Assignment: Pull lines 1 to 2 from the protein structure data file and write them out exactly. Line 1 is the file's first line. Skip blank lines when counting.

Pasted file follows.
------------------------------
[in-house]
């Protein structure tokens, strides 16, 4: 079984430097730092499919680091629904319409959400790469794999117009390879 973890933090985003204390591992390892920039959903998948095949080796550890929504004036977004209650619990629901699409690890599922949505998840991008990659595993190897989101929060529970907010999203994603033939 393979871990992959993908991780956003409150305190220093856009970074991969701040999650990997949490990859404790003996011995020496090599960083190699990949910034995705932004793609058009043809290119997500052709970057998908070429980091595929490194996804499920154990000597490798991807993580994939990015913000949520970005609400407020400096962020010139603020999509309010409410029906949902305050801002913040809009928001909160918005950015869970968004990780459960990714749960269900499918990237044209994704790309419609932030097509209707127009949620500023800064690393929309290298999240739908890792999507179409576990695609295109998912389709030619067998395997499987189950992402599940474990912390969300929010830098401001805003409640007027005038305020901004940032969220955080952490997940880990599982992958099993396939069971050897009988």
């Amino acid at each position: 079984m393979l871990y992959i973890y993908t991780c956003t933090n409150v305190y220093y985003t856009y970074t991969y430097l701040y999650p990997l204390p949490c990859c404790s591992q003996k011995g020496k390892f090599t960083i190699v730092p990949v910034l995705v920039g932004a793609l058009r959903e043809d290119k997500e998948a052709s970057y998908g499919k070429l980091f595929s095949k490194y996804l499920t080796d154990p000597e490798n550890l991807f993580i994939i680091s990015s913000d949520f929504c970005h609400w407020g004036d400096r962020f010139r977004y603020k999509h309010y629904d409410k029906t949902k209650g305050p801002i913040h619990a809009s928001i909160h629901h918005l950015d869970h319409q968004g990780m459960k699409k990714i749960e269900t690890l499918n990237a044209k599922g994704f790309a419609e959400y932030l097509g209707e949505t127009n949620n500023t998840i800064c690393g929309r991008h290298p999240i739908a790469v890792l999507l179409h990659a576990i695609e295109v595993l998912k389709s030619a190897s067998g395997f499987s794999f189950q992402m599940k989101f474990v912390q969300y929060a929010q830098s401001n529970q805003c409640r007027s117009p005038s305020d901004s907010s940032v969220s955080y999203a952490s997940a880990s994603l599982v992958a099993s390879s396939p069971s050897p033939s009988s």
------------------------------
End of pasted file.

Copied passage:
[in-house]
């Protein structure tokens, strides 16, 4: 079984430097730092499919680091629904319409959400790469794999117009390879 973890933090985003204390591992390892920039959903998948095949080796550890929504004036977004209650619990629901699409690890599922949505998840991008990659595993190897989101929060529970907010999203994603033939 393979871990992959993908991780956003409150305190220093856009970074991969701040999650990997949490990859404790003996011995020496090599960083190699990949910034995705932004793609058009043809290119997500052709970057998908070429980091595929490194996804499920154990000597490798991807993580994939990015913000949520970005609400407020400096962020010139603020999509309010409410029906949902305050801002913040809009928001909160918005950015869970968004990780459960990714749960269900499918990237044209994704790309419609932030097509209707127009949620500023800064690393929309290298999240739908890792999507179409576990695609295109998912389709030619067998395997499987189950992402599940474990912390969300929010830098401001805003409640007027005038305020901004940032969220955080952490997940880990599982992958099993396939069971050897009988």